A Review of Some Charging Standards
Electric vehicles (EVs), such as battery electric vehicles or plug-in hybrid electric vehicles, are expected to take over a major part of the transportation sector. As a result, the demand for Electric Vehicle Supply Equipment (EVSE), also known as Charging Stations, is growing. An EVSE should be able to handle the charging process for different types of EVs. In addition, different EVs might have different charging requirements, in terms of charging power, charging time, AC/DC charging, etc. Therefore, several standards have been created to regulate the EV-EVSE interface and the charging process requirements.
DIN 70121 is one of the first standards that was developed to regulate the EV-EVSE interface. However, it lacked some features such as Transport Layer Security. Later, other standards, such as ISO 15118 and SAE standards were developed based on DIN 70121 to regulate secure charging requirements in an EV-EVSE interface. Whereas SAE standards are more favorable in North America, ISO 15118 is the preferred standard in Europe. Both SAE J2847-2 and ISO 15118-2 have adopted the Power-Line Communication (PLC) physical layer for communications between EV and EVSE, however, there are some differences in the datalink layers of these two protocols.
EVSEs are capable of both DC and AC charging, as shown in Figure 1. In AC charging, the EV must be equipped with an onboard rectifier. The communication between EV and EVSE in AC charging is through a PWM signal over the Control Pilot signal. DC charging, however, has some benefits over AC charging. In DC charging, the onboard rectifier is no longer needed. In addition, much more electric power can be transferred in one DC charging session which reduces the charging session time in comparison with AC charging. However, due to the complexity of a DC charging session and billing requirements, a more advanced communication protocol than PWM communication is needed.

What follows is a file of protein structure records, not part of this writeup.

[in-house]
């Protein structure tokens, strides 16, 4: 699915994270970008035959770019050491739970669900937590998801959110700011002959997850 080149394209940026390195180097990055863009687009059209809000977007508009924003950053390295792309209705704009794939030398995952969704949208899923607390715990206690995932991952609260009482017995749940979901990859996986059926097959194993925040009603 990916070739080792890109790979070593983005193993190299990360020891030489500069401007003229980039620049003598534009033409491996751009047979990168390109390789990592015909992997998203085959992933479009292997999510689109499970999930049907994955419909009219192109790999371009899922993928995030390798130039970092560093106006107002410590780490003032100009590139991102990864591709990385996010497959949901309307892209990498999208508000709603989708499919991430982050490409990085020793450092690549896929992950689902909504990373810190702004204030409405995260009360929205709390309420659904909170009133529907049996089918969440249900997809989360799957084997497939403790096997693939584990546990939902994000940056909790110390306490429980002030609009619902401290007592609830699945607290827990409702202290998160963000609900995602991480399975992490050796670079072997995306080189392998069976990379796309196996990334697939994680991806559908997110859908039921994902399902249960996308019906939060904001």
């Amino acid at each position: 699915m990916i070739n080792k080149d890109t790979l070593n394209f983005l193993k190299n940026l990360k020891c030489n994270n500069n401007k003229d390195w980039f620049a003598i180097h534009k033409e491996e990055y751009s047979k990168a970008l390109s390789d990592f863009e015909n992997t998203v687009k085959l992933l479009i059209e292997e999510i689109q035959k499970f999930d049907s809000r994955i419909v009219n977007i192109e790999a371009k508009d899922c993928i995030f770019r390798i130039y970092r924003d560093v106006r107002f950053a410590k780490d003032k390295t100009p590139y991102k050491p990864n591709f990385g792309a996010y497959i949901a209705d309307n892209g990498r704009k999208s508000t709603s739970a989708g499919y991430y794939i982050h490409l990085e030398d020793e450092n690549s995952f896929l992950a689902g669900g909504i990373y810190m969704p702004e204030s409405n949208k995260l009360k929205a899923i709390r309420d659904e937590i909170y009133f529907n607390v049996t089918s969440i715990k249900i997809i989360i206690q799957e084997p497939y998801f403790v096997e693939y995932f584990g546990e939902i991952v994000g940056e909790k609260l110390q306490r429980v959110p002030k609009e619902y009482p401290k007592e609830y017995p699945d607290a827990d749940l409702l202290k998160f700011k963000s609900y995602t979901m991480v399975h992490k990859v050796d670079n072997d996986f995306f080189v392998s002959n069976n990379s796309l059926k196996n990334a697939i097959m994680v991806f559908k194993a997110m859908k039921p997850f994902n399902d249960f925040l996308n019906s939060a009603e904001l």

The following figure represents the physical interface between the EV and EVSE, based on J1772.
A standard handshaking protocol is required by the Pilot and Proximity signals in the EV-EVSE interface. In addition, digital communication may take place between the EV and EVSE to initiate or terminate the electric energy transfer to the EV. This communication happens over the Control Pilot signal using the PLC protocol outlined in HomePlug Green PHY specifications. Although PLC for AC charging is optional, it is required for DC charging. SAE and ISO 15118 have both adopted the HomePlug Green PHY specification for PLC and have developed several standards to manage the digital communication in an EV-EVSE interface. Dana’s OpenECU M560 and M580 controllers support these standards and are compatible with HomePlug Green PHY specifications. To achieve this goal, the M560 and M580 are equipped with the Qualcomm Powerline Communication (PLC) chipset to support digital communication between the EV and EVSE over the Control Pilot signal. Furthermore, a library of supported Simulink blocks based on SAE J2847-2 and ISO 15118-2 are offered in the OpenECU development toolchain to manage the PLC communication in Simulink environment.
OpenECU M560 and M580 are ECUs designed for complex hybrid and EV applications, such as supervisory controller or battery management system. In AC charging, typically the onboard charger controller handles the EVSE interface. However, for DC charging, no onboard charger (rectifier) is required to be installed in the vehicle. Hence, the task of handling the EVSE interface and managing the charging session is assigned to another ECU in the vehicle, such as the supervisory controller. M560 and M580 are designed to be compatible with DC charging requirements in accordance with SAE and ISO 15118 standards.